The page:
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Death Valley’s Hidden Springs and Desert Oases

The most surprising feature in Death Valley may be the presence of wetlands. These rare environments support distinct fish populations and provide life-giving watering holes for plants, animals, and humans.

Salt Creek

Salt Creek supports its own species of pupfish in the delicate riparian environment. A short walk along the wooden wheelchair-accessible trail and the incongruous sight of a rushing creek in the tortured expanse of the valley floor give this place a lot of bang for the easy effort to get here.

Morning at Salt Creek in Death Valley National Park.
Salt Creek, valiantly flowing along, supports a tiny riparian environment, including the endemic Salt Creek pupfish. Photo © David Brossard, licensed Creative Commons Attribution Share-Alike.

Johnson Canyon

The energetic creek here has literally shaped Johnson Canyon, carving out the sheer walls that tower above. Stroll along the creek’s edge or hike the steep ridge of the canyon to look down on this powerful thicket.

Hanaupah Canyon

A short hike leads to a charming creek and the historic site of Shorty Borden’s camp, a friendly prospector who made a name in Death Valley history. The creek is fed by snow from the Panamint Mountains, and the hike is scenically framed by views of Telescope Peak.

Warm Springs Camp

Nestled within Warm Spring Canyon, a luxurious spring was the site of the Warm Springs Camp, a mining camp established in the 1930s by Louise Grantham. Wandering amid the abandoned buildings, you’ll come across the last thing you might expect—a swimming pool (now drained) which was fed from the spring’s source behind the camp.

Ash Meadows National Wildlife Refuge

This magical swatch of open desert in the Amargosa Valley contains crystal-blue pools of warm water, its own fish population, and the Devil’s Hole, a deep window into an ancient aquifer system.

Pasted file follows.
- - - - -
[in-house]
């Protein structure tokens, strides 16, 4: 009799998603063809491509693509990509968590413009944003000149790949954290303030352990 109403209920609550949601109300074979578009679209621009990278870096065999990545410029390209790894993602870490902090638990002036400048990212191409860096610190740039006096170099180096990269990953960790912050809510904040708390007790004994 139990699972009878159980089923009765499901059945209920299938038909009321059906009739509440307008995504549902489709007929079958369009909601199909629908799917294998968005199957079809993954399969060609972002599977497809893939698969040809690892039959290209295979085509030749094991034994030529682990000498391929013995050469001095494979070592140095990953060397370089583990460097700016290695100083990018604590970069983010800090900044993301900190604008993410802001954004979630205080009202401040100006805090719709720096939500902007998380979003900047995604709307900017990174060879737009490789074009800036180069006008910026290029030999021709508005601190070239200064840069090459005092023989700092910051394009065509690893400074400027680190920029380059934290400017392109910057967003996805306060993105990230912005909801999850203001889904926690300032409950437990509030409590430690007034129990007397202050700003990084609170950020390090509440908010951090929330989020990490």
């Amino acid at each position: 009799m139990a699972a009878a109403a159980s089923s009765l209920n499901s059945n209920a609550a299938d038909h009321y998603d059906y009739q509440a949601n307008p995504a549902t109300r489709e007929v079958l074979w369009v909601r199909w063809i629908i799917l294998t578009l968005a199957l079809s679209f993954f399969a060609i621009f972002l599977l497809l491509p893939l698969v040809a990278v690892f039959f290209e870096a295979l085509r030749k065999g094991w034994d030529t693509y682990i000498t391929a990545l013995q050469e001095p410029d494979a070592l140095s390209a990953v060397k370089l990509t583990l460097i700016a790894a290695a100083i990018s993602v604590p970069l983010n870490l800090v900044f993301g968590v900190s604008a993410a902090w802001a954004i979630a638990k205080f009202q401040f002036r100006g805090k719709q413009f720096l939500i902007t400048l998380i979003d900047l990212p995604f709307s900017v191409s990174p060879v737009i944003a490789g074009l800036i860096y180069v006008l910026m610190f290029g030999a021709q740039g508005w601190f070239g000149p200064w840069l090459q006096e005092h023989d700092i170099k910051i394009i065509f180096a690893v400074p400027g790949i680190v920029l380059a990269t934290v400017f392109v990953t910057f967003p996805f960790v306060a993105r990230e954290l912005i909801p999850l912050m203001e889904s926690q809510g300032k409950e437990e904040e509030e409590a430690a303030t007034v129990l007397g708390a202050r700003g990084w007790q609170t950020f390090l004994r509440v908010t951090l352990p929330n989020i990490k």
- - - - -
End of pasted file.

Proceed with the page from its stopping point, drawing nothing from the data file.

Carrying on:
A wooden boardwalk borders a crystal blue spring in Ash Meadows National Wildlife Refuge.
Fossil water, melted from the last ice age, supplies Ash Meadows National Wildlife Refuge in the Mojave Desert, home to nearly 30 endemic plant and animal species.

Amargosa River

The elusive Amargosa River surfaces in only two places during its 185-mile length. It makes one of its rare appearances at the China Ranch Date Farm, near Tecopa, creating valuable habitat for migratory birds and other animals.

Saratoga Spring

These springs, hidden away in the park’s southeast corner, quietly mirror the desert sky. Surrounded by reeds and desert grasses, they provided water for mining camps in the area and formed the backbone of a short-lived but enterprising water-bottling plant.

Cottonwood Canyon

The luxuriant springs of Cottonwood Canyon are the crowning set of wonders along an action-packed 4WD trail. The first spring begins just beyond the end of the road as an energetic desert stream. Two more springs beyond give rise to the canyon’s signature cottonwood trees and a shady oasis, a miracle of desert life that’s surprising in this rugged canyon.

McElvoy Canyon

The spur road to McElvoy Canyon is a faint track off the dusty Saline Valley Road that has you trudging over a hot alluvial fan until you hit the clear luscious creek. Following it to the canyon mouth will take you to a grotto waterfall, cool with hanging ferns. A second waterfall lies beyond if you’re up for a short rock climb.

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